Oregon is one of 44 states and the District of Columbia where prices have changed by a nickel or less in the pat week. Ohio (+23 cents) has the largest weekly jump. Florida (-7 cents) has the largest weekly decrease.
California ($4.80) has the most expensive gas in the nation for the 11th week in a row. Hawaii ($4.78) is second, Arizona ($4.66) is third, Washington ($4.59) is fourth, Nevada ($4.21) is fifth, Oregon ($4.13) is sixth, and Utah ($4.05) is seventh. These are the seven states with averages at or above $4 a gallon. This week 43 states and the District of Columbia have averages in the $3-range. One state, Mississippi ($2.97) has an average in the $2 range this week, same as a week ago.
The cheapest gas in the nation is in Mississippi ($2.97) and Louisiana ($3.07). For the 122nd week in a row, no state has an average below $2 a gallon.
The difference between the most expensive and least expensive states is $1.82 this week, same as a week ago.
Oregon is one of only 12 states with higher prices now than a month ago. The national average is 14 cents less and the Oregon average is nine cents more than a month ago. Utah (+41 cents) has the largest monthly jump. North Carolina (-30 cents) has the largest month-over-month drop. The average in Rhode Island is flat.
All 50 states and the District of Columbia have lower prices now than a year ago. The national average is 95 cents less and the Oregon average is 87 cents less than a year ago. The District of Columbia (-$1.21) has the largest yearly drop. Arizona (-10 cents) has the smallest. A year ago, pump prices were rising rapidly after the start of the Russian invasion of Ukraine.
The West Coast region continues to have the most expensive pump prices in the nation with all seven states in the top 10. It’s typical for the West Coast to have six or seven states in the top 10 as this region tends to consistently have fairly tight supplies, consuming about as much gasoline as is produced. In addition, this region is located relatively far from parts of the country where oil drilling, production and refining occurs, so transportation costs are higher. And environmental programs in this region add to the cost of production, storage and distribution.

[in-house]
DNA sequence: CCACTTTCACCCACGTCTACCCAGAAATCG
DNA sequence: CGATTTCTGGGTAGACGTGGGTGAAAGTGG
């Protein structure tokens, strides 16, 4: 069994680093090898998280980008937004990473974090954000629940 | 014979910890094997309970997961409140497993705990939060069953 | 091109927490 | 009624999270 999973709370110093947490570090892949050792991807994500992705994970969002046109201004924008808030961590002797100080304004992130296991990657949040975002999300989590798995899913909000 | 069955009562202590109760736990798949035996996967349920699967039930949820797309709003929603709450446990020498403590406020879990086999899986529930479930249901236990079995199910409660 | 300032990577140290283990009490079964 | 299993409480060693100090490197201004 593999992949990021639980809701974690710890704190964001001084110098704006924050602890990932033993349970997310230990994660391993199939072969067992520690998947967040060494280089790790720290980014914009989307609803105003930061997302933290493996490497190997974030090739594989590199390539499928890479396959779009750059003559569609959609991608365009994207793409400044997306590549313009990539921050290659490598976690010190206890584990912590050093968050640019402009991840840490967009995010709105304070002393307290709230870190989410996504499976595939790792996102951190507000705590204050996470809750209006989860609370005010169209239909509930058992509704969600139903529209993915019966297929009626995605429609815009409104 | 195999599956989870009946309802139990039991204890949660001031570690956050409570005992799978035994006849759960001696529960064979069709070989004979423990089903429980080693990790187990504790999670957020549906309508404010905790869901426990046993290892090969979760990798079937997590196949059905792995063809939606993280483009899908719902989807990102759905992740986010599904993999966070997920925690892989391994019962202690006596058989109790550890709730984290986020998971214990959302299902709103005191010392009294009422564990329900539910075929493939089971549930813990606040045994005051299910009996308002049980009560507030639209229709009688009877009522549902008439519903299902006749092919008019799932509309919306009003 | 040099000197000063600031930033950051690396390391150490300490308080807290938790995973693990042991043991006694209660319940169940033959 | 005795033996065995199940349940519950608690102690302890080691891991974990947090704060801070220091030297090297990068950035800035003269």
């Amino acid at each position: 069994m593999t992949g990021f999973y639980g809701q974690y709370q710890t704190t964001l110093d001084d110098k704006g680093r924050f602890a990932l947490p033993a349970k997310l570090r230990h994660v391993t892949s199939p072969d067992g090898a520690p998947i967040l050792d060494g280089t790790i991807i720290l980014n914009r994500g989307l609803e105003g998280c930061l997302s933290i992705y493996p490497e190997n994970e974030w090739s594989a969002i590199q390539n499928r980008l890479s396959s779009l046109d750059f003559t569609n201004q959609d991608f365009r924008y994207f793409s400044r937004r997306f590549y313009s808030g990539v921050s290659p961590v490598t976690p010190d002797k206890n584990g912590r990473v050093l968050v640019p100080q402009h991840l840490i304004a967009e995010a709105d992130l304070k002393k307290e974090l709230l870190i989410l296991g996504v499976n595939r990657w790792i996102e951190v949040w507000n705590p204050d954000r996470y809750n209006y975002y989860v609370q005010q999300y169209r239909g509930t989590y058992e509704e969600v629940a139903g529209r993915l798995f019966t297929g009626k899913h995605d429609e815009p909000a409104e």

As mentioned above, California has the most expensive gas in the nation for the 11th week in a row. Hawaii Arizona, Washington, Nevada, and Oregon round out the top six. Alaska is eighth. Oregon is sixth for the fourth week in a row.
States in the West Coast region are seeing small changes on the week: Alaska (-3 cents), Arizona (-3 cents), California (-2 cents), Oregon (+1½ cents), Hawaii (-½ cent), Washington (+½ cent), and Nevada (+1/10 cent).
The refinery utilization rate on the West Coast rose from 80.7% to 82.0% for the week ending May 5. This rate has ranged between about 73% to 92% in the last year. The latest national refinery utilization rate is 91.0%.
According to EIA’s latest weekly report, total gas stocks in the region decreased from 30.77 million bbl. to 29.58 million bbl.
A higher refinery utilization rate can put downward pressure on pump prices, while a decrease in gasoline stocks can put upward pressure on pump prices.
For the week, the national average loses three cents to $4.01 a gallon. The record high is $5.816 set on June 19, 2022. The Oregon average slips two cents to $4.48. The record high is $6.47 set on July 3, 2022. A year ago the national average for diesel was $5.57 and the Oregon average was $5.64.